This indispensable text reader provides a broad-ranging and thoughtfully organized feminist introduction to the ongoing controversies of development in Latin America and the Caribbean. Designed for use in a variety of college courses, the volume collects an influential group of essays first published in Latin American Perspectives--a theoretical and scholarly journal focused on the political economy of capitalism, imperialism, and socialism in the Americas. The reader is organized into thematic sections that focus on work, politics, and culture, and each section includes substantive introductions that identify key issues, trends, and debates in the scholarly literature on women and gender in the region. Demonstrating the rich and multidisciplinary nature of Latin American studies, this collection of timely, empirical studies promotes critical thinking about women's place and power; about theory and research strategies; and about contemporary economic, political, and social conditions in Latin America and the Caribbean. Valuable as both a supplementary or primary text, Rereading Women makes a convincing claim for a materialist feminist analysis. It convincingly shows why women have become an increasingly important subject of research, acknowledges their gains and struggles over time, and explores the contributions that feminist theory has made toward the recognition of gender as a relevant--indeed essential--category for analyzing the political economy of development.
This book surveys Latin American and Caribbean women's contributions throughout history from conquest through the 20th century. • Includes a timeline of women's history in Latin America and the Spanish Caribbean • Provides a bibliography of suggested readings to promote further research • Presents a lengthy general introduction on women's roles in Latin America and the Caribbean
The issues arising from rapid global integration have generally been treated in isolation by most academic works. This volume examines the many pitfalls of globalization from the perspective of impoverished and indigenous peoples, including the widening wealth gap, the struggle for restoration of dispossessed lands and cultural rights, global warming and ecological annihilation, and the experiences of women in underdeveloped regions. The United States’ growing prison industrial complex is discussed. The author concludes with a call for reassessing current ways of living and proposes recreating cultures of conservation and sustainable economies. Instructors considering this book for use in a course may request an examination copy here.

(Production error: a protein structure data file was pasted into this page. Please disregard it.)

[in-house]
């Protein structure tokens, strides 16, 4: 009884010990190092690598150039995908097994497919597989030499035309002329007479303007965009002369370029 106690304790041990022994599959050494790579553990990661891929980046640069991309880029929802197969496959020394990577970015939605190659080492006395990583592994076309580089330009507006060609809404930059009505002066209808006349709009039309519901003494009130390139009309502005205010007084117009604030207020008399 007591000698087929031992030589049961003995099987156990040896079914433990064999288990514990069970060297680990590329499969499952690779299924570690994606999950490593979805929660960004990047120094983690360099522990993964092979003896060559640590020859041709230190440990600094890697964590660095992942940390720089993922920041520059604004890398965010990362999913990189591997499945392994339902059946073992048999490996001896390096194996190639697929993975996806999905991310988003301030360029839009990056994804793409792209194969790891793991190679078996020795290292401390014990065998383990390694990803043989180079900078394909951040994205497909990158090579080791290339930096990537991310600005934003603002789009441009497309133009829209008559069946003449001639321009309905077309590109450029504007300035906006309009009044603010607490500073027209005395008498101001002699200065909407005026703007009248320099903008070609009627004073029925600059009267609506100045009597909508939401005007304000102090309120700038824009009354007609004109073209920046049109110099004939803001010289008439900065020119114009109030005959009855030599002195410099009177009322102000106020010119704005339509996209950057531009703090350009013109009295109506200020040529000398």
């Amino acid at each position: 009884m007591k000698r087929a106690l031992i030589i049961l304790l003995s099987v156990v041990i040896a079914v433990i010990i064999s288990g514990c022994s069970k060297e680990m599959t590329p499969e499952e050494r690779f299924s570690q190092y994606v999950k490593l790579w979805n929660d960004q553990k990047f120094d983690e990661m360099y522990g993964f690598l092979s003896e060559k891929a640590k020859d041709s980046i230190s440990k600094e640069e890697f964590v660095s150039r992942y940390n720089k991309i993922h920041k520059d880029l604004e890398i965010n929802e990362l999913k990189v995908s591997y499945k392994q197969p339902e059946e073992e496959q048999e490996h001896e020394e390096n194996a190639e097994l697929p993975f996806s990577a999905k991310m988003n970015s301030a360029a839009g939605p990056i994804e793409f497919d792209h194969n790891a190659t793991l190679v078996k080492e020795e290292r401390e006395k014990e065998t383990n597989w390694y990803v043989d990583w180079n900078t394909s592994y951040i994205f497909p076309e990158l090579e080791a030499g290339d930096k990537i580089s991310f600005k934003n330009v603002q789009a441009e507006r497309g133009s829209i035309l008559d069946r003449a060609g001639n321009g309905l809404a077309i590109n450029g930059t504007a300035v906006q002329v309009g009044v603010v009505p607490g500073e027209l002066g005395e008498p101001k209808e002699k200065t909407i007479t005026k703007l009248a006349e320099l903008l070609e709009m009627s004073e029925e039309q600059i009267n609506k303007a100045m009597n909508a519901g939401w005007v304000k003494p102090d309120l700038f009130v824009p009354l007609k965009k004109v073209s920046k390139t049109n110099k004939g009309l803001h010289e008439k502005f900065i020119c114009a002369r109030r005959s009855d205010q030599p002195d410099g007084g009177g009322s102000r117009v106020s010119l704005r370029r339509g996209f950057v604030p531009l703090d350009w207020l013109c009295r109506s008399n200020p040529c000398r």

The abrupt loss of Soviet financial support in 1989 resulted in the near-collapse of the Cuban economy, ushering in the almost two decades of austerity measures and severe shortages of food and basic consumer goods referred to as the Special Period. Through the innovative framework of individual and collective memory, Daliany Jerónimo Kersh brings together analysis of press sources and oral histories to offer a compelling portrait of how Cuban women cleverly combined various forms of paid work to make ends meet. Disproportionately impacted by the economic crisis given their role as primary caregivers and household managers and unable to survive on devalued state salaries alone, women often employed informal and illegal earning strategies. As she argues, this regression into gendered work such as cooking, sewing, cleaning, reselling, and providing sexual services precipitated by the post-Soviet crisis to a large extent marked a return to pre-revolutionary gendered divisions of labor.
There is a wealth of published literature in English by Latin American women writers, but such material can be difficult to locate due to the lack of available bibliographic resources. In addition, the various types of published narrative (short stories, novels, novellas, autobiographies, and biographies) by Latin American women writers has increased significantly in the last ten to fifteen years. To address the lack of bibliographic resources, Kathy Leonard has compiled Latin American Women Writers: A Resource Guide to Titles in English. This reference includes all forms of narrative-short story, autobiography, novel, novel excerpt, and others-by Latin American women dating from 1898 to 2007. More than 3,000 individual titles are included by more than 500 authors. This includes nearly 200 anthologies, more than 100 autobiographies/biographies or other narrative, and almost 250 novels written by more than 100 authors from 16 different countries. For the purposes of this bibliography, authors who were born in Latin America and either continue to live there or have immigrated to the United States are included. Also, titles of pieces are listed as originally written, in either Spanish or Portuguese. If the book was originally written in English, a phrase to that effect is included, to better reflect the linguistic diversity of narrative currently being published. This volume contains seven indexes: Authors by Country of Origin, Authors/Titles of Work, Titles of Work/Authors, Autobiographies/Biographies and Other Narrative, Anthologies, Novels and Novellas in Alphabetical Order by Author, and Novels and Novellas by Authors' Country of Origin. Reflecting the increase in literary production and the facilitation of materials, this volume contains a comprehensive listing of narrative pieces in English by Latin American women writers not found in any other single volume currently on the market. This work of reference will be of special interest to scholars, students, and instructors interested in narrative works in English by Latin American women authors. It will also help expose new generations of readers to the highly creative and diverse literature being produced by these writers.